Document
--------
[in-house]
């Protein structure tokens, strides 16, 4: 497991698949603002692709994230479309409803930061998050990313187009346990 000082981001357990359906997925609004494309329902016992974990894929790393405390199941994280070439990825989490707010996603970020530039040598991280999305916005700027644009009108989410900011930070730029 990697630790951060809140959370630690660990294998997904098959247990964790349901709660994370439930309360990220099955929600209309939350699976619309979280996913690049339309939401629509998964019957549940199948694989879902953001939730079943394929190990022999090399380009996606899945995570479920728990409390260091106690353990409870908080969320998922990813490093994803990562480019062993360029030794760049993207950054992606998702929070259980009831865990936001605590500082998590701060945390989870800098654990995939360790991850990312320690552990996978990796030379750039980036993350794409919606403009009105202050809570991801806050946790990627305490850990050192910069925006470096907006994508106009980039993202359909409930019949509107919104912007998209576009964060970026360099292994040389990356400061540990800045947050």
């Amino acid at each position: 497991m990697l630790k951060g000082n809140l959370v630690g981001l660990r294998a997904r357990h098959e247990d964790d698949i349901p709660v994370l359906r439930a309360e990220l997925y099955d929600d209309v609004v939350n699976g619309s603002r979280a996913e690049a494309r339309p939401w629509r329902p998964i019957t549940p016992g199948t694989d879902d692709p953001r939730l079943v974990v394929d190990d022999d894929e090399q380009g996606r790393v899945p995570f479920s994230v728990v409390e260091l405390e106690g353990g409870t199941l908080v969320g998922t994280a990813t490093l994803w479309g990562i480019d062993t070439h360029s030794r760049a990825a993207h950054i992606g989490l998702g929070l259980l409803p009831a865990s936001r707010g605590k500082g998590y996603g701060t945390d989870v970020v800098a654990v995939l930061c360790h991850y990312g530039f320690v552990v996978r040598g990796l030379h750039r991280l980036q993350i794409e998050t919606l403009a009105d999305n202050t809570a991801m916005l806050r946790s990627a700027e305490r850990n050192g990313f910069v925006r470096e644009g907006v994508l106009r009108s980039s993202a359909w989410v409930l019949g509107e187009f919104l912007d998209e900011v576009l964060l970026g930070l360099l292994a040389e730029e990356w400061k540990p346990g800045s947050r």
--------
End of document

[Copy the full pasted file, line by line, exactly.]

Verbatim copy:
[in-house]
């Protein structure tokens, strides 16, 4: 497991698949603002692709994230479309409803930061998050990313187009346990 000082981001357990359906997925609004494309329902016992974990894929790393405390199941994280070439990825989490707010996603970020530039040598991280999305916005700027644009009108989410900011930070730029 990697630790951060809140959370630690660990294998997904098959247990964790349901709660994370439930309360990220099955929600209309939350699976619309979280996913690049339309939401629509998964019957549940199948694989879902953001939730079943394929190990022999090399380009996606899945995570479920728990409390260091106690353990409870908080969320998922990813490093994803990562480019062993360029030794760049993207950054992606998702929070259980009831865990936001605590500082998590701060945390989870800098654990995939360790991850990312320690552990996978990796030379750039980036993350794409919606403009009105202050809570991801806050946790990627305490850990050192910069925006470096907006994508106009980039993202359909409930019949509107919104912007998209576009964060970026360099292994040389990356400061540990800045947050």
């Amino acid at each position: 497991m990697l630790k951060g000082n809140l959370v630690g981001l660990r294998a997904r357990h098959e247990d964790d698949i349901p709660v994370l359906r439930a309360e990220l997925y099955d929600d209309v609004v939350n699976g619309s603002r979280a996913e690049a494309r339309p939401w629509r329902p998964i019957t549940p016992g199948t694989d879902d692709p953001r939730l079943v974990v394929d190990d022999d894929e090399q380009g996606r790393v899945p995570f479920s994230v728990v409390e260091l405390e106690g353990g409870t199941l908080v969320g998922t994280a990813t490093l994803w479309g990562i480019d062993t070439h360029s030794r760049a990825a993207h950054i992606g989490l998702g929070l259980l409803p009831a865990s936001r707010g605590k500082g998590y996603g701060t945390d989870v970020v800098a654990v995939l930061c360790h991850y990312g530039f320690v552990v996978r040598g990796l030379h750039r991280l980036q993350i794409e998050t919606l403009a009105d999305n202050t809570a991801m916005l806050r946790s990627a700027e305490r850990n050192g990313f910069v925006r470096e644009g907006v994508l106009r009108s980039s993202a359909w989410v409930l019949g509107e187009f919104l912007d998209e900011v576009l964060l970026g930070l360099l292994a040389e730029e990356w400061k540990p346990g800045s947050r």